The fact that the British government want to do health checks to find out the true ages of these asylum seekers has brought out the “bleeding heart liberals” in droves. It is inhumane they say, some have even compared it to the Holocaust and the way Jews were treated…………you do despair at times about the intelligence of some of these people.

I have one question to ask of the do gooders, “the intelligence services have warned that IS is trying to smuggle suicide bombers into European countries disguised as asylum seekers, so when a bomber detonates his vest in London, Manchester or Birmingham and kills numerous people, what explanation will you give to the relatives of those killed for advocating not thoroughly checking those seeking entrance to the UK?”

And of course when Jezza is asked to condemn the killings by islamic nutters he will utter that immortal phrase of his, “I condemn all bombings”………..still, thats what you can expect from a Hamas loving antesemite!


Since I wrote this earlier today some figures have emerged from the Home Office relating to this issue, and after viewing them you will realise the concerns that people have about “so called” children.



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La Boheme in Vilnius, Lithuania.


On my recent rain-soaked visit to Vilnius one of the highlights of the week was to take in a performance of Puccinis La Boheme at the Lietuvos Nacionalinis Operos ir Baleto Teatras with my friend and colleague Renata.

I last attended when they had been performing Madam Butterfly a few years ago, and on that occasion had been “blown away” by the sets used, visually they were absolutely stunning. So whilst I had high expectations of this production I did not feel it would match Butterfly.

How wrong I was. The set design by  Cristina Mazzavillani Muti (from Italy) ranged from simply beautiful, to at times, breathtaking, but at no time did it detract from the performance on stage. To say that it was a feast for the eyes is simply an understatement.

As for the performance, it was a very professional from all concerned, Angelo Fiore (tenor) pored his heart and soul in to the role of Rudolfas and handled the demanding aria “Che gelada marina” with aplomb, but lets face it, after you have heard Pavarotti sing this, everyone else pales in comparison. Fiores voice is more of a light lyrical tenor and at times he sounded a little strained on the top notes, but this is a very minor criticism.


For me the real star of the show was Viktorija Miškūnaitė who, I understand was making her debut in the role of Mimi.  Born in Šiauliai, Lithuania, Viktorija Miškūnaitė received one of the most prestigious State Theatre and Culture awards THE GOLDEN CROSS OF STAGE 2016 and was declared BEST OPERA SINGER OF 2015 by the Lithuanian National Opera and Ballet Theatre (LNOBT).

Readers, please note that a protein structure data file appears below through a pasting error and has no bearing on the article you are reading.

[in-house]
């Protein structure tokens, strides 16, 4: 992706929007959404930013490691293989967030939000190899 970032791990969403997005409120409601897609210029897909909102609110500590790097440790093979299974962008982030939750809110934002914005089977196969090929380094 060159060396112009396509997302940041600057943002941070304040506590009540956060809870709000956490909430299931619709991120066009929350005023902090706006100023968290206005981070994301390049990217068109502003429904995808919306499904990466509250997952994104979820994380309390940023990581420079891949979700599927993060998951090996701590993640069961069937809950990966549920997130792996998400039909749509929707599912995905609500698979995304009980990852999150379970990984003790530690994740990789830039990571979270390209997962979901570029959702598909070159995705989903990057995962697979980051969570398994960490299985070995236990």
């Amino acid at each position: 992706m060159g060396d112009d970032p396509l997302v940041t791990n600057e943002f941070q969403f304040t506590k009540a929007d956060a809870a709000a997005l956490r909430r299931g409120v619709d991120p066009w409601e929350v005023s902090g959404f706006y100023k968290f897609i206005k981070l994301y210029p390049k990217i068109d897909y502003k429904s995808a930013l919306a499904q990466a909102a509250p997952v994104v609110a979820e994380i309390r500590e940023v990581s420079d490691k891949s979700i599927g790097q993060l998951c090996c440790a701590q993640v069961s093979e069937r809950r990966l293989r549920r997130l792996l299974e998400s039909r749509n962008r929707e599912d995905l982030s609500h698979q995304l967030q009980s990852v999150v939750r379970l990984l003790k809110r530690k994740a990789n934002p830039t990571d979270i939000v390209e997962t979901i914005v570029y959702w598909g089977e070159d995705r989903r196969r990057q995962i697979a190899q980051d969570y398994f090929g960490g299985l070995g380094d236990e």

From a rather tentative start in the role of Mimi, her voice sounding a little underpowered, she gained in confidence as the performance progressed and demonstrated what a powerful and emotional voice she has. I came away from the theatre thinking “possibly I have just seen a performance by a future star of the opera.”

I have to credit the orchestra with some exceptional playing, the strings in particular were very impressive, and superbly conducted by Julius Geniušas. Acknowledgement also for the young children who performed in the opera and sang their hearts out.

As a final comment it was interesting to see the makeup of the audience. It was a full house with literally standing room only and the age range was from children under ten years of age to “oldies” like myself. It was pleasing to see that culture is taken seriously in Lithuania and that even young children are exposed to both classical music and opera.

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Vilniaus Šv. Stanislovo ir Šv. Vladislovo arkikatedra bazilika (or as I know it the “White Cathedral”)


I made one of my regular trips to Vilnius in Lithuania on the 4 October 2016 and stayed for six days. On this occasion the weather was atrocious, virtually non stop rain for the duration of my visit. This is very unusual as I have been visiting the city since 2006, made over thirty visits and, in every month of the year except July.


I have braved -30c degree temperatures in winter and around 28c in summer but I have never experienced such awful weather as in my last visit. In spite of this I managed to get out and about to take some photographs and it was whilst walking past the Vilniaus Šv. Stanislovo ir Šv. Vladislovo arkikatedra bazilika that I noticed the beautiful decoration around the main door.


No one seemed to know exactly what it was for but it was suggested it was for some festival that is celebrated at the church. They reminded me a little of the “well dressings” that take place each year in Derbyshire villages.


A close inspection of the tabard showed it to be made of dried and pressed flowers and plants, straw, ribbon and small pieces of what appeared to be a kind of sackcloth. From a distance the decorations looked very impressive, but close up they were stunningly beautiful and intricate.